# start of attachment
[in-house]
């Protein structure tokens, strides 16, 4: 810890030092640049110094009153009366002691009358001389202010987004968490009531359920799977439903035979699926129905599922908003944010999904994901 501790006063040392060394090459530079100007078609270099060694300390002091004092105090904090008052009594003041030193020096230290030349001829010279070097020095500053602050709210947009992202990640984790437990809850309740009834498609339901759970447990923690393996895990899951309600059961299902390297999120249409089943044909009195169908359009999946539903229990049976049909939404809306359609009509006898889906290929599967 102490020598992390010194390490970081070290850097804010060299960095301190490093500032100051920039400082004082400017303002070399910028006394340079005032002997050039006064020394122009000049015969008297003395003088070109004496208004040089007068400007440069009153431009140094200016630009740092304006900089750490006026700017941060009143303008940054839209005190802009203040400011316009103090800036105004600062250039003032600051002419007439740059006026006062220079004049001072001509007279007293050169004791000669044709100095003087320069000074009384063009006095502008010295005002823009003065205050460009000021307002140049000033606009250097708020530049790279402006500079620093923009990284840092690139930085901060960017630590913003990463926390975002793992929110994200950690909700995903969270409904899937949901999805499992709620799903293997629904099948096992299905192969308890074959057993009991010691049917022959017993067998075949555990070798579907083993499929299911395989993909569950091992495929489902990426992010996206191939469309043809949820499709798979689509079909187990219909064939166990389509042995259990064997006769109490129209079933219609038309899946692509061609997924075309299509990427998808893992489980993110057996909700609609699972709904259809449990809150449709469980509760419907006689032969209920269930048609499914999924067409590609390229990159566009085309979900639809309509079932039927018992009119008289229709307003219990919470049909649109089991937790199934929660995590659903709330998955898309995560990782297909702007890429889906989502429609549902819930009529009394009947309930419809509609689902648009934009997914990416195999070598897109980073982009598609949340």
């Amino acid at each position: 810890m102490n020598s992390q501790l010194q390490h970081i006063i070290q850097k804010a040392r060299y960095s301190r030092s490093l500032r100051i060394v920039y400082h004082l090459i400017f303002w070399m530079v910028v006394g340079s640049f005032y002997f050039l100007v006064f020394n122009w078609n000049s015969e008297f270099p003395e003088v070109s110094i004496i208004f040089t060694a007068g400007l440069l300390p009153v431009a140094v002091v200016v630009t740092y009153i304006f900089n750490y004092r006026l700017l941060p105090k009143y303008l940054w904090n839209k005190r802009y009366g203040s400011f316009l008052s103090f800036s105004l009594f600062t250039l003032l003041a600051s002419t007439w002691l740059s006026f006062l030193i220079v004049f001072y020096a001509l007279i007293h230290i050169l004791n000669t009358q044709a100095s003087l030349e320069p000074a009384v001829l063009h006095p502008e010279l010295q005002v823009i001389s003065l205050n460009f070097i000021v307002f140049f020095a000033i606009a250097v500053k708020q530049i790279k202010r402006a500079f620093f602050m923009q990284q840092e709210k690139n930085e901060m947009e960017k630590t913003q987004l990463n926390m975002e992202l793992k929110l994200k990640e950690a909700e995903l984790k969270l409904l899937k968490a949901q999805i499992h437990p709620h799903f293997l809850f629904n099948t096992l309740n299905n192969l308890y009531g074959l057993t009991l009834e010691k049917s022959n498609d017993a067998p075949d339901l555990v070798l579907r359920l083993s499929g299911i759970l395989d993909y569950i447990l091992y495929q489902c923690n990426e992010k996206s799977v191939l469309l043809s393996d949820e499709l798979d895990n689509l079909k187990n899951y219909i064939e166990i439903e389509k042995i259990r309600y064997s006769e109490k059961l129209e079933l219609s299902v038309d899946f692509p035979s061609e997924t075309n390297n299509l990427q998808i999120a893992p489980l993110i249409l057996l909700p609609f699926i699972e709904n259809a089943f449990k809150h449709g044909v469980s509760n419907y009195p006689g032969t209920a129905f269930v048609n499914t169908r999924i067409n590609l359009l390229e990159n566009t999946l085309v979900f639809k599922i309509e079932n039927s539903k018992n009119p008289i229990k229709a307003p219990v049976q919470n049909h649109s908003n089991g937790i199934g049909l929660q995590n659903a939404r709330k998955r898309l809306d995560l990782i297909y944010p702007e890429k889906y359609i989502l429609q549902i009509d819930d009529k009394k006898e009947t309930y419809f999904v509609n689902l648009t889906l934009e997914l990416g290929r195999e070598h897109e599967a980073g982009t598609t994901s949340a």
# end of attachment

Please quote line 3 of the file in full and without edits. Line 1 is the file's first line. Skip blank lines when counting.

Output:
């Amino acid at each position: 810890m102490n020598s992390q501790l010194q390490h970081i006063i070290q850097k804010a040392r060299y960095s301190r030092s490093l500032r100051i060394v920039y400082h004082l090459i400017f303002w070399m530079v910028v006394g340079s640049f005032y002997f050039l100007v006064f020394n122009w078609n000049s015969e008297f270099p003395e003088v070109s110094i004496i208004f040089t060694a007068g400007l440069l300390p009153v431009a140094v002091v200016v630009t740092y009153i304006f900089n750490y004092r006026l700017l941060p105090k009143y303008l940054w904090n839209k005190r802009y009366g203040s400011f316009l008052s103090f800036s105004l009594f600062t250039l003032l003041a600051s002419t007439w002691l740059s006026f006062l030193i220079v004049f001072y020096a001509l007279i007293h230290i050169l004791n000669t009358q044709a100095s003087l030349e320069p000074a009384v001829l063009h006095p502008e010279l010295q005002v823009i001389s003065l205050n460009f070097i000021v307002f140049f020095a000033i606009a250097v500053k708020q530049i790279k202010r402006a500079f620093f602050m923009q990284q840092e709210k690139n930085e901060m947009e960017k630590t913003q987004l990463n926390m975002e992202l793992k929110l994200k990640e950690a909700e995903l984790k969270l409904l899937k968490a949901q999805i499992h437990p709620h799903f293997l809850f629904n099948t096992l309740n299905n192969l308890y009531g074959l057993t009991l009834e010691k049917s022959n498609d017993a067998p075949d339901l555990v070798l579907r359920l083993s499929g299911i759970l395989d993909y569950i447990l091992y495929q489902c923690n990426e992010k996206s799977v191939l469309l043809s393996d949820e499709l798979d895990n689509l079909k187990n899951y219909i064939e166990i439903e389509k042995i259990r309600y064997s006769e109490k059961l129209e079933l219609s299902v038309d899946f692509p035979s061609e997924t075309n390297n299509l990427q998808i999120a893992p489980l993110i249409l057996l909700p609609f699926i699972e709904n259809a089943f449990k809150h449709g044909v469980s509760n419907y009195p006689g032969t209920a129905f269930v048609n499914t169908r999924i067409n590609l359009l390229e990159n566009t999946l085309v979900f639809k599922i309509e079932n039927s539903k018992n009119p008289i229990k229709a307003p219990v049976q919470n049909h649109s908003n089991g937790i199934g049909l929660q995590n659903a939404r709330k998955r898309l809306d995560l990782i297909y944010p702007e890429k889906y359609i989502l429609q549902i009509d819930d009529k009394k006898e009947t309930y419809f999904v509609n689902l648009t889906l934009e997914l990416g290929r195999e070598h897109e599967a980073g982009t598609t994901s949340a």